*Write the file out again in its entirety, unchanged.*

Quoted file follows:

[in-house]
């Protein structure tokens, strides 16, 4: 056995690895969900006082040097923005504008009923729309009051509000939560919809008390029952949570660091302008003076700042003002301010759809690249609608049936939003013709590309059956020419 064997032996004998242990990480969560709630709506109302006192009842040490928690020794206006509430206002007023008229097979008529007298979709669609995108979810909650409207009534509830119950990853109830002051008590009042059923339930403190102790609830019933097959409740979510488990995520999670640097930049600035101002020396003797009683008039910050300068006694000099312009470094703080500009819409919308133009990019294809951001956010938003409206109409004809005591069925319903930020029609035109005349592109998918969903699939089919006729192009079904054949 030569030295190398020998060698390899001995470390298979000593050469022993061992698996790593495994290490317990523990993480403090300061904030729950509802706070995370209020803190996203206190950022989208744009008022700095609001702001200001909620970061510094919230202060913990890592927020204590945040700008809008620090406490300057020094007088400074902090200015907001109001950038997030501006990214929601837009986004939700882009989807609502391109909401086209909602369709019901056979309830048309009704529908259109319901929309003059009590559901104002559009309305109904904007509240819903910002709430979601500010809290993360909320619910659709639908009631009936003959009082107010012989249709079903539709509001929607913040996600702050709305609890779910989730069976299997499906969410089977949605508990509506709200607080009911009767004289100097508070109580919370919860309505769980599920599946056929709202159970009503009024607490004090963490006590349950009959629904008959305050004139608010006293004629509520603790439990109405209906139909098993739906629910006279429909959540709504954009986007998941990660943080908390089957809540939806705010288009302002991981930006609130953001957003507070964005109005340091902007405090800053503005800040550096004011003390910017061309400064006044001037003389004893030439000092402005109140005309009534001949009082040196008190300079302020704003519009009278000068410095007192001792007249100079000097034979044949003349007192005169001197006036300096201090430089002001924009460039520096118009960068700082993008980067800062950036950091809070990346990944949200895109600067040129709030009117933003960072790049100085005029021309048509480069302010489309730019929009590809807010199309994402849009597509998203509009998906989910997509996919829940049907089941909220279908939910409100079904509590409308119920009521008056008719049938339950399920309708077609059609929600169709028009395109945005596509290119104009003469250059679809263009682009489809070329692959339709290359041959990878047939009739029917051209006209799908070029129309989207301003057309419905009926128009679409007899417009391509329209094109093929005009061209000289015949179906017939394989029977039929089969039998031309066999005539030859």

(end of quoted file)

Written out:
[in-house]
């Protein structure tokens, strides 16, 4: 056995690895969900006082040097923005504008009923729309009051509000939560919809008390029952949570660091302008003076700042003002301010759809690249609608049936939003013709590309059956020419 064997032996004998242990990480969560709630709506109302006192009842040490928690020794206006509430206002007023008229097979008529007298979709669609995108979810909650409207009534509830119950990853109830002051008590009042059923339930403190102790609830019933097959409740979510488990995520999670640097930049600035101002020396003797009683008039910050300068006694000099312009470094703080500009819409919308133009990019294809951001956010938003409206109409004809005591069925319903930020029609035109005349592109998918969903699939089919006729192009079904054949 030569030295190398020998060698390899001995470390298979000593050469022993061992698996790593495994290490317990523990993480403090300061904030729950509802706070995370209020803190996203206190950022989208744009008022700095609001702001200001909620970061510094919230202060913990890592927020204590945040700008809008620090406490300057020094007088400074902090200015907001109001950038997030501006990214929601837009986004939700882009989807609502391109909401086209909602369709019901056979309830048309009704529908259109319901929309003059009590559901104002559009309305109904904007509240819903910002709430979601500010809290993360909320619910659709639908009631009936003959009082107010012989249709079903539709509001929607913040996600702050709305609890779910989730069976299997499906969410089977949605508990509506709200607080009911009767004289100097508070109580919370919860309505769980599920599946056929709202159970009503009024607490004090963490006590349950009959629904008959305050004139608010006293004629509520603790439990109405209906139909098993739906629910006279429909959540709504954009986007998941990660943080908390089957809540939806705010288009302002991981930006609130953001957003507070964005109005340091902007405090800053503005800040550096004011003390910017061309400064006044001037003389004893030439000092402005109140005309009534001949009082040196008190300079302020704003519009009278000068410095007192001792007249100079000097034979044949003349007192005169001197006036300096201090430089002001924009460039520096118009960068700082993008980067800062950036950091809070990346990944949200895109600067040129709030009117933003960072790049100085005029021309048509480069302010489309730019929009590809807010199309994402849009597509998203509009998906989910997509996919829940049907089941909220279908939910409100079904509590409308119920009521008056008719049938339950399920309708077609059609929600169709028009395109945005596509290119104009003469250059679809263009682009489809070329692959339709290359041959990878047939009739029917051209006209799908070029129309989207301003057309419905009926128009679409007899417009391509329209094109093929005009061209000289015949179906017939394989029977039929089969039998031309066999005539030859």